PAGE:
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Using Postfix
A basic guide on configuring and installing the Postfix mail server.

By Alan P. Laudicina


Tired of the sendmail's cryptic configuration, or do you find yourself complaining about its speed? Well then, postfix could be the MTA for you. The Postfix website defines postfix as a MTA which "attempts to provide an alternative to the widely-used Sendmail program." If it's speed and security you're looking for, Postfix is a very nominal choice for a MTA. According to the project's web site, Postfix is up to three times faster than its closest competitor, boasting the capability to send up to 1,000,000 different messages in a day.

The MTA uses multiple layers of defense to protect the local system against intruders, as well as having the ability to run in a chroot jail. Installing on most operation systems is a trivial procedure, although in FreeBSD installation should be done differently to avoid the overwriting of the binaries when a make world is done. Another way to avoid this is to use a mail wrapper. (For more information on mail wrappers read the "Mail Wrappers" heading under the Installation section.)


All of the many configuration parameters can be found in the file, located in the ./conf directory in the postfix source. You need not change every parameter, as they are set to sensible defaults. Here are the details on some of the more important parameters, which will affect the performance of Postfix the most. Please note that if you change the file after installation, you must issue the postfix reload command. After installation, the file can be found in the /etc/postfix directory.

  • queue_directory - the location of the Postfix queue as well as the root dir of the postfix daemons that run chrooted. This field should be left with the default /var/spool/postfix
  • daemon_directory - the location of the daemon programs such as smptd, pickup, cleanup, etc.
  • mail_owner - the owner of Postfix's queue and most of the daemon processes. For this you must add a user to your machine, this has to be a user that owns no other files or processes (so using nobody here is a very bad idea for security reasons).
  • myorigin - the origin is set to $myhostname by default, which defaults to the local hostname of the machine. This should not be used unless you are running a very small site. Most people want to change myorigin to $mydomain which will default to the parent domain of the machine name (i.e. if the hostname is and you are using $myhostname, the origin will be On the other hand if you were using $mydomain, the origin will be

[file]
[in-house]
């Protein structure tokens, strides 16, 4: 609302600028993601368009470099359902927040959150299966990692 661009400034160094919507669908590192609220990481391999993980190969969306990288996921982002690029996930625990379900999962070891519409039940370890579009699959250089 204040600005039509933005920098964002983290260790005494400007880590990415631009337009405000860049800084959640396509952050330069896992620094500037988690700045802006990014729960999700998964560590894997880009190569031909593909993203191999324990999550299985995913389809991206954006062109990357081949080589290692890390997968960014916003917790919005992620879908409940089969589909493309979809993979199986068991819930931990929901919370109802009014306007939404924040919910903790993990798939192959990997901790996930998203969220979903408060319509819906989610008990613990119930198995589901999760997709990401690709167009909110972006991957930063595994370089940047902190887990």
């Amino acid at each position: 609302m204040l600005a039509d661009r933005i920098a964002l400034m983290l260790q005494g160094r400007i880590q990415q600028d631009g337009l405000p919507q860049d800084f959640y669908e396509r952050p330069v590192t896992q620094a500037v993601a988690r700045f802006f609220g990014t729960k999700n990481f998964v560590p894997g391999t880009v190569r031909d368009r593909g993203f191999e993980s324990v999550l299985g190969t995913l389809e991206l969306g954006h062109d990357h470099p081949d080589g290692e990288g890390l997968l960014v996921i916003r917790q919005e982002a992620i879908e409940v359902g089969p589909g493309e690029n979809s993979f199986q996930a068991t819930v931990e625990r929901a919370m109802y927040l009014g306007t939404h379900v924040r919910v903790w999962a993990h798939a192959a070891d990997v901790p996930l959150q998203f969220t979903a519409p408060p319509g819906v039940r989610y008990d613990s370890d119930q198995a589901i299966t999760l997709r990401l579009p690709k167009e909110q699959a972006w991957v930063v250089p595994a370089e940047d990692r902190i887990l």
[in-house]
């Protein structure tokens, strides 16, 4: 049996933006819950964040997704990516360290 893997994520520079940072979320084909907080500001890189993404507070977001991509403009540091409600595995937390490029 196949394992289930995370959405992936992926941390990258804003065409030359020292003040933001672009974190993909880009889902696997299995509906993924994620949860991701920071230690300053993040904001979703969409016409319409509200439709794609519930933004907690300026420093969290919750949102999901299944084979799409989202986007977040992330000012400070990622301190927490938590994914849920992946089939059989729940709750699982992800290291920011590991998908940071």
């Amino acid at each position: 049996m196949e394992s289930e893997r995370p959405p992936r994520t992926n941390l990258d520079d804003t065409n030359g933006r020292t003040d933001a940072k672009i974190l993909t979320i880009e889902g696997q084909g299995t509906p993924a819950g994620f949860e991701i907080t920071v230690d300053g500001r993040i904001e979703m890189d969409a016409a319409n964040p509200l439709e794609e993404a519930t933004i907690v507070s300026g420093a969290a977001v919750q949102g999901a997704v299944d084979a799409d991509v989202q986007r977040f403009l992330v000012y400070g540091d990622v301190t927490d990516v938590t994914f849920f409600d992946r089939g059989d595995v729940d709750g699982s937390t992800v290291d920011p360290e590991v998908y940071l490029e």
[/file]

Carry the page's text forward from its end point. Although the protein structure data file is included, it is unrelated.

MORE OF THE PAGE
• inet_interfaces - the inet_interfaces parameter defines which network interface addresses that the stmp daemon will listen on. By default this is set to all, which will listen on any active interface on the machine. This will control the delivery to users@.
  • mydestination - this parameter specifies the list of domains that the machine considers itself. The default of $myhostname and localhost.$mydomain should do here. Don't specify the virtual domains that are hosted on the machine here!
  • mailbox_command - this parameter defines the external command to use instead of local mailbox delivery. It is a completely optional parameter. If you're interested in having procmail to do your mail, this is where you set it.
  • mynetworks - mynetworks specifies a certain list of network addresses that are local to this machine. The list is used to distinguish lusers from strangers. The addresses go in the format of X.X.X.0/X and can be separated by a comma. By default the list of all of the networks attached to the machine is a complete class A network (X.0.0.0/8), a complete class B network (X.X.0.0/16), a complete class C network (X.X.X.0/24), and so on. You can also specify a path of a pattern file instead of listing the patterns here.


The compilation of Postfix is a very fast and easy task. In BSD, the only thing you will need to do is go to the main postfix directory and type make. Compiling Postfix is much faster on my machine then compiling sendmail, taking only a minute and fifty seconds (on a Pentium II 300 with 160mb of RAM). Sendmail takes approximately a minute more than compiling Postfix on the same machine.

Next Page: Installation, Mail Wrappers, Protecting your Maildrop directory, ssh and Replacing sendmail forever.

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